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17.21A Copyright—Useful Articles/Functional Elements

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17.21A COPYRIGHT—USEFUL ARTICLES/FUNCTIONAL ELEMENTS
(17 U.S.C. § 101)

A "useful article" is something that has an intrinsic use beyond displaying the appearance of the item or conveying information. A useful article, in and of itself, does not enjoy copyright protection. However, the pictorial, graphic, or sculptural features of the design of a useful article are copyrightable if they can be identified separately from, and are capable of existing independently of, the utilitarian aspects of the article. The "utilitarian aspects" of the article are those aspects that make it useful. 

For example, a generic lamp base consisting of a post and wires is not copyrightable because it is a useful article with no separable copyrightable features. But if the lamp base is in the shape of a cat, the cat design itself might be copyrightable, because the cat design of the base can be viewed separately from the lamp, and is capable of existing independently of the lamp.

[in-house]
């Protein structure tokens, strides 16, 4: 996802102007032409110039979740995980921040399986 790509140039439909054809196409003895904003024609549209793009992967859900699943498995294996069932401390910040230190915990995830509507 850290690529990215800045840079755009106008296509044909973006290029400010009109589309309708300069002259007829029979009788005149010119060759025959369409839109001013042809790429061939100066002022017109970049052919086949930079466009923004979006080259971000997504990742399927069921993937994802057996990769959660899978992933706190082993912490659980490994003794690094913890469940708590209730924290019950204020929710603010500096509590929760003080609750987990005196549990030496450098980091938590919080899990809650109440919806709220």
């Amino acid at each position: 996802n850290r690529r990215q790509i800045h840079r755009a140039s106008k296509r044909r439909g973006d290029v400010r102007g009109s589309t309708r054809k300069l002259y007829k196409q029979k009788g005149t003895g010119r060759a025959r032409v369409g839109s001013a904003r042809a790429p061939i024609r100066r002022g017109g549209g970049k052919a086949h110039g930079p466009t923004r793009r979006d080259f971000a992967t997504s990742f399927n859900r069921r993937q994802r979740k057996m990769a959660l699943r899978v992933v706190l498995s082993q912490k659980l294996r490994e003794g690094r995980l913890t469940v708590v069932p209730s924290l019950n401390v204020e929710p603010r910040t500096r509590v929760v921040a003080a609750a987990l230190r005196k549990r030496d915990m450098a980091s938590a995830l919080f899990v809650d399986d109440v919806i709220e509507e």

The defendant claims that the plaintiff’s work is not copyrightable because it is a useful article. To prevail on this defense, the defendant must prove that the challenged article has an intrinsic use beyond displaying the appearance of the item or conveying useful information. 

If the defendant proves this, you must find for the defendant unless the plaintiff proves that the work is copyrightable under the other instructions I have given you, and also proves that: 

1. the plaintiff’s work can be imagined as a freestanding two- or three-dimensional pictorial, graphic, or sculptural work separate from the utilitarian aspects of the useful article; and

2. the plaintiff’s work would be copyrightable under the other instructions I have given you if it were imagined separately from the useful article of which it is a part. 

Comment 

The elements of this instruction are taken from Star Athletica, L.L.C. v. Varsity Brands, Inc., 137 S. Ct. 1002 (2017). The example of the cat lamp is taken from Mazer v. Stein, 347 U.S. 201, 214 (1954). 

Once the jury has mentally separated the copyrightable from the uncopyrightable aspects of the useful article, the useful article that remains need not continue to be useful for its intended purpose. See Star Athletica,137 S.Ct. at 1010 (stating that statute "does not require the imagined remainder to be a functioning useful article at all, much less an equally useful one."). 

 

Added Dec. 2017